Unable to pay child support, poor parents jailed – US news – Crime & courts | NBC News
It may not be a crime to be poor, but it can land you behind bars if you also are behind on your child-support payments.
Thousands of so-called “deadbeat” parents are jailed each year in the U.S. after failing to pay court-ordered child support — the vast majority of them for withholding or hiding money out of spite or a feeling that they’ve been unfairly gouged by the courts.
But in what might seem like an un-American plot twist from a Charles Dickens’ novel, advocates for the poor say, some parents are wrongly being locked away without any regard for their ability to pay — sometimes without the benefit of legal representation.
Randy Miller, a 39-year-old Iraqi war vet, found himself in that situation in November, when a judge in Floyd County, Ga., sent him to jail for violating a court order to pay child support.
He said he was stunned when the judge rebuffed his argument that he had made regular payments for more than a decade before losing his job in July 2009 and had recently resumed working.
“I felt that with my payment history and that I had just started working, maybe I would be able to convince the judge to give me another month and a half to start making the payments again,” he told msnbc.com. “… But that didn’t sit too well with him because he went ahead and decided to lock me up.”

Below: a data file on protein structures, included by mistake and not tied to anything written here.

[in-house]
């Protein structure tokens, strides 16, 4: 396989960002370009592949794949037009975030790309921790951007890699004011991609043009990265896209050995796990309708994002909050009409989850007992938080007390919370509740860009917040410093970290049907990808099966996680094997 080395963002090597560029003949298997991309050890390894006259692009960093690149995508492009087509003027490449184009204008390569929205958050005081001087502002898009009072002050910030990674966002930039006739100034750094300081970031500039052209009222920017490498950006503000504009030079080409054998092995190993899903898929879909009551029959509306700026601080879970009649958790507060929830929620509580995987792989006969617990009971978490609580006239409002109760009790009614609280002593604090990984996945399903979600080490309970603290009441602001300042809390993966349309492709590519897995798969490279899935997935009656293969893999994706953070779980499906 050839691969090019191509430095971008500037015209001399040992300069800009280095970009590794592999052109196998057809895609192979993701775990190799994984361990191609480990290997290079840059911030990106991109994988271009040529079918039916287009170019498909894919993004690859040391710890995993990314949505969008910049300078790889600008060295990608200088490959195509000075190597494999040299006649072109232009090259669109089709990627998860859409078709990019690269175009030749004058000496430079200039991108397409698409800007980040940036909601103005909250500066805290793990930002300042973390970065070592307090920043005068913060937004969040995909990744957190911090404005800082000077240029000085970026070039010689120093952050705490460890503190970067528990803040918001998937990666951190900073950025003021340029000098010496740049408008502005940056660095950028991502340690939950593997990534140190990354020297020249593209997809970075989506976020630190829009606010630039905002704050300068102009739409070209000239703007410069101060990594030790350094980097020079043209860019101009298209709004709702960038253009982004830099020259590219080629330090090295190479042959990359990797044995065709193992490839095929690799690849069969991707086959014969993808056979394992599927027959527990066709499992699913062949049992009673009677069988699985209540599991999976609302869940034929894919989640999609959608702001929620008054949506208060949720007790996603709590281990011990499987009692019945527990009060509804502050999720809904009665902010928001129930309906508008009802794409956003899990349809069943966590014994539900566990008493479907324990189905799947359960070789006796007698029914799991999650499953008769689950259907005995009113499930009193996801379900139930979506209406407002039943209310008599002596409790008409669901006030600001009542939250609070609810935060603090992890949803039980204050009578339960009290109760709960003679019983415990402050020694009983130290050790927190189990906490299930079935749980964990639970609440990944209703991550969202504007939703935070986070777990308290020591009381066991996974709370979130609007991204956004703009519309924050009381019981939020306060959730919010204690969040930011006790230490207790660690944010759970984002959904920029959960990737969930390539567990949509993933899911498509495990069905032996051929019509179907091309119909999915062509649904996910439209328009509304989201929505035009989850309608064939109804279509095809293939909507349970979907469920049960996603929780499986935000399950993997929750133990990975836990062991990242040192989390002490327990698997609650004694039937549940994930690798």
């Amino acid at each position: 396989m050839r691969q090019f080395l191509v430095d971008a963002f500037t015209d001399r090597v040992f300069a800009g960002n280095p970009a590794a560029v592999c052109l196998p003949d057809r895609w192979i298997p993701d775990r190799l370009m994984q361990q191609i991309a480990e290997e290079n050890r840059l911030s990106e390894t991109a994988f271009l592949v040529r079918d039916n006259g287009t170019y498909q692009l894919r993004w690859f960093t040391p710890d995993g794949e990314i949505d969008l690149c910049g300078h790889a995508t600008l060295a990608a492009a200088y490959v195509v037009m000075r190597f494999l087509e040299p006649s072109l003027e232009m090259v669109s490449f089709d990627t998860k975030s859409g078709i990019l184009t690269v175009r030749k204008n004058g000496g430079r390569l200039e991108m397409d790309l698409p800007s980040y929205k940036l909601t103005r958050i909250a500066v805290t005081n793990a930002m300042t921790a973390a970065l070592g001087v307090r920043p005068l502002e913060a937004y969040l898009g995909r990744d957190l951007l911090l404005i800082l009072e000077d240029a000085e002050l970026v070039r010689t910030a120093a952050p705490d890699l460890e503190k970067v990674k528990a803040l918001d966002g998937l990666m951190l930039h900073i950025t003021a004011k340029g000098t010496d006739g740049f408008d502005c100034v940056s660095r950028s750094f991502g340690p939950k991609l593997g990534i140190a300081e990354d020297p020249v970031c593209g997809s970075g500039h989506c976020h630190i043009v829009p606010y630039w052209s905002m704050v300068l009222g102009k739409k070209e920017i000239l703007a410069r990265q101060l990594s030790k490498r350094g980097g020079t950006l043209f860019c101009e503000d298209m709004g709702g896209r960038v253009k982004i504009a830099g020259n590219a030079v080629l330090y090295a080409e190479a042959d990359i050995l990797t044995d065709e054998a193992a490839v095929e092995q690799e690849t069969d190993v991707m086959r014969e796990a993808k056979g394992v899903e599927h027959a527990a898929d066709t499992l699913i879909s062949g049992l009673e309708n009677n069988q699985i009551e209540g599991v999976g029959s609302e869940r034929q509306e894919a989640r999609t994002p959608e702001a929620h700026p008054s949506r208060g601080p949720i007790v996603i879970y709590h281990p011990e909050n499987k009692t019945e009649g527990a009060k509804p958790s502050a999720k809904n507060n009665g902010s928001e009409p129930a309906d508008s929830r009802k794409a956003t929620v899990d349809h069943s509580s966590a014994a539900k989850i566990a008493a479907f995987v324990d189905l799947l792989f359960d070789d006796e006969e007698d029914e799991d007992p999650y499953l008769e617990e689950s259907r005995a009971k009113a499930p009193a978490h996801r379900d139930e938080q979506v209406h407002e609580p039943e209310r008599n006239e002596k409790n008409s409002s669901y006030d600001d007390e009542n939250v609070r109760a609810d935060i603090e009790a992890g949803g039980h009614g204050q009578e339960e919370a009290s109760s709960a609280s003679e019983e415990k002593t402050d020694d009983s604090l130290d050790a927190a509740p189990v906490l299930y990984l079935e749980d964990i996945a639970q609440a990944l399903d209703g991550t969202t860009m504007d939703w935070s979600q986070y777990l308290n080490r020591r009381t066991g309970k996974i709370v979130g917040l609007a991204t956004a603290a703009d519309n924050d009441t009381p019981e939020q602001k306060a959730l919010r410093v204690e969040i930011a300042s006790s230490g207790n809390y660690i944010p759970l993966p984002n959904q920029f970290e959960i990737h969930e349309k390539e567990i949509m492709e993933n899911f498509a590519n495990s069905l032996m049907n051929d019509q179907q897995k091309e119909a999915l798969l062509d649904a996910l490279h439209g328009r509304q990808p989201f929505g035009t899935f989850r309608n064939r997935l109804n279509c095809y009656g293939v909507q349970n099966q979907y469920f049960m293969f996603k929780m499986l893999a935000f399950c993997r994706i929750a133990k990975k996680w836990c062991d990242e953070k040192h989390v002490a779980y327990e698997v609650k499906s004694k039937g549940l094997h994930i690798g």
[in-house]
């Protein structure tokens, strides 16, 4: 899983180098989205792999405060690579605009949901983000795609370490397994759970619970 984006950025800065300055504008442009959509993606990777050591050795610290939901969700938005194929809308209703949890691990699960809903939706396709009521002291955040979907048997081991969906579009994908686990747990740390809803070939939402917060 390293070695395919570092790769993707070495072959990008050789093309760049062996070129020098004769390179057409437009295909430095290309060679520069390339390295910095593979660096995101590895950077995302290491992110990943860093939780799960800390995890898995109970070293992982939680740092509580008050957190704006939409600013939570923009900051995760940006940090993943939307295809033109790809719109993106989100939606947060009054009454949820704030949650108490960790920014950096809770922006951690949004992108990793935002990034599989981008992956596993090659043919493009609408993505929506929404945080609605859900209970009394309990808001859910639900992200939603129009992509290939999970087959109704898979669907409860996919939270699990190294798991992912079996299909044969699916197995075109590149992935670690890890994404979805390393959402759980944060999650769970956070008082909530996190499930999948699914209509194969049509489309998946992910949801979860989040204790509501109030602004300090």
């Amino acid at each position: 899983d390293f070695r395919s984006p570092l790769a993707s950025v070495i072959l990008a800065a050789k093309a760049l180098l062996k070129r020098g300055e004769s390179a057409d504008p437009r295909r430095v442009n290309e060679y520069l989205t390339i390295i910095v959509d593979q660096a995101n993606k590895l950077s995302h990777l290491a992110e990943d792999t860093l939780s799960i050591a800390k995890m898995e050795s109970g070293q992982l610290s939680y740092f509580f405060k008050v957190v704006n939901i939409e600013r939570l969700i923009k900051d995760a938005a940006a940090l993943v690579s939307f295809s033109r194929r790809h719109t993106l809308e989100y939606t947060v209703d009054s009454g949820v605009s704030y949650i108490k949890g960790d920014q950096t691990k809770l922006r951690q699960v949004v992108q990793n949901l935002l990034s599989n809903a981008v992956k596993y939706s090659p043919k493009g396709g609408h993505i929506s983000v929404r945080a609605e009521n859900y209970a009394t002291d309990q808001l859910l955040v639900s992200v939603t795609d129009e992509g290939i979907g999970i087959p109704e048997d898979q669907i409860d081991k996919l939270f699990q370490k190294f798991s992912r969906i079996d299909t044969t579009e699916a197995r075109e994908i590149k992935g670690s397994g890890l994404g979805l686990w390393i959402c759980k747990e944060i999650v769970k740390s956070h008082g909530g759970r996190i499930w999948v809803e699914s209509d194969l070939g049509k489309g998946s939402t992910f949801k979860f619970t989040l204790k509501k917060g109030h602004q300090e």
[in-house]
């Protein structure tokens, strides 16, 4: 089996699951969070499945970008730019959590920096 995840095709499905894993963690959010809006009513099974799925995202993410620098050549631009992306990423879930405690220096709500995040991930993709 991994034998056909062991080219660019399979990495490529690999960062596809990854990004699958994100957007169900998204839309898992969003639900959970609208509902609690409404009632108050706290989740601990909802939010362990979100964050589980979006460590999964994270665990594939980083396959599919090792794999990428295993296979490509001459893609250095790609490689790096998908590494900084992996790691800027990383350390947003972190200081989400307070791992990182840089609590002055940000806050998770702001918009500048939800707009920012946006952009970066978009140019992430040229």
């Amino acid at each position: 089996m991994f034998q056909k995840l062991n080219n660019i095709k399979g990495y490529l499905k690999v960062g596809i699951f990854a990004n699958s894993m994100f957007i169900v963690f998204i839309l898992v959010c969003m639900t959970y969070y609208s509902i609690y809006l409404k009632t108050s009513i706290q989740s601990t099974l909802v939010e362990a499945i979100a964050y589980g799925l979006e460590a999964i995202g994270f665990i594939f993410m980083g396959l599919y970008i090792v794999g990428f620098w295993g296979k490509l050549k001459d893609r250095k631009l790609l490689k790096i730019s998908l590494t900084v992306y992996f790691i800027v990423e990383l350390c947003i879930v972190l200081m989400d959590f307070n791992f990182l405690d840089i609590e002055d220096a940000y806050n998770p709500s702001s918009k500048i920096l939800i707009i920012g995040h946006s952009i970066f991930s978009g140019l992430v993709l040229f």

Miller, who spent three months in jail before being released, is one of six plaintiffs in a class-action lawsuit filed in March that seeks to force the state of Georgia to provide lawyers for poor non-custodial parents facing the loss of their freedom for failing to pay child support.
“Languishing in jail for weeks, months, and sometimes over a year, these parents share one trait … besides their poverty: They went to jail without ever talking to an attorney,” according to the lawsuit filed by the nonprofit Southern Center of Human Rights in Atlanta.
While jailing non-paying parents — the vast majority of them men — does lead to payment in many cases, critics say that it unfairly penalizes poor and unemployed parents who have no ability to pay, even though federal law stipulates that they must have “willfully” violated a court order before being incarcerated.
They compare the plight of such parents to the poor people consigned to infamous “debtors’ prisons” before such institutions were outlawed in the early 1800s.
“I try very carefully not to exaggerate, but I do think that’s an apt comparison,” said Sarah Geraghty, the attorney handling the Georgia case for the Southern Center for Human Rights.
“And I think anyone who went down and watched one of these proceedings would agree with me. … You see a room full of indigent parents — most of them African-American — and you have a judge and attorney general, both of whom are white. The hearings often take only 15 seconds. The judge asks, ‘Do you have any money to pay?’ the person pleads and the judge says, ‘OK you’re going to jail,’” she added.
The threat of jailing delinquent parents is intended to coerce them to pay, but in rare cases it can have tragic results.
In June, a New Hampshire father and military veteran, Thomas Ball, died after dousing himself with gasoline and setting himself ablaze in front of the Cheshire County Court House.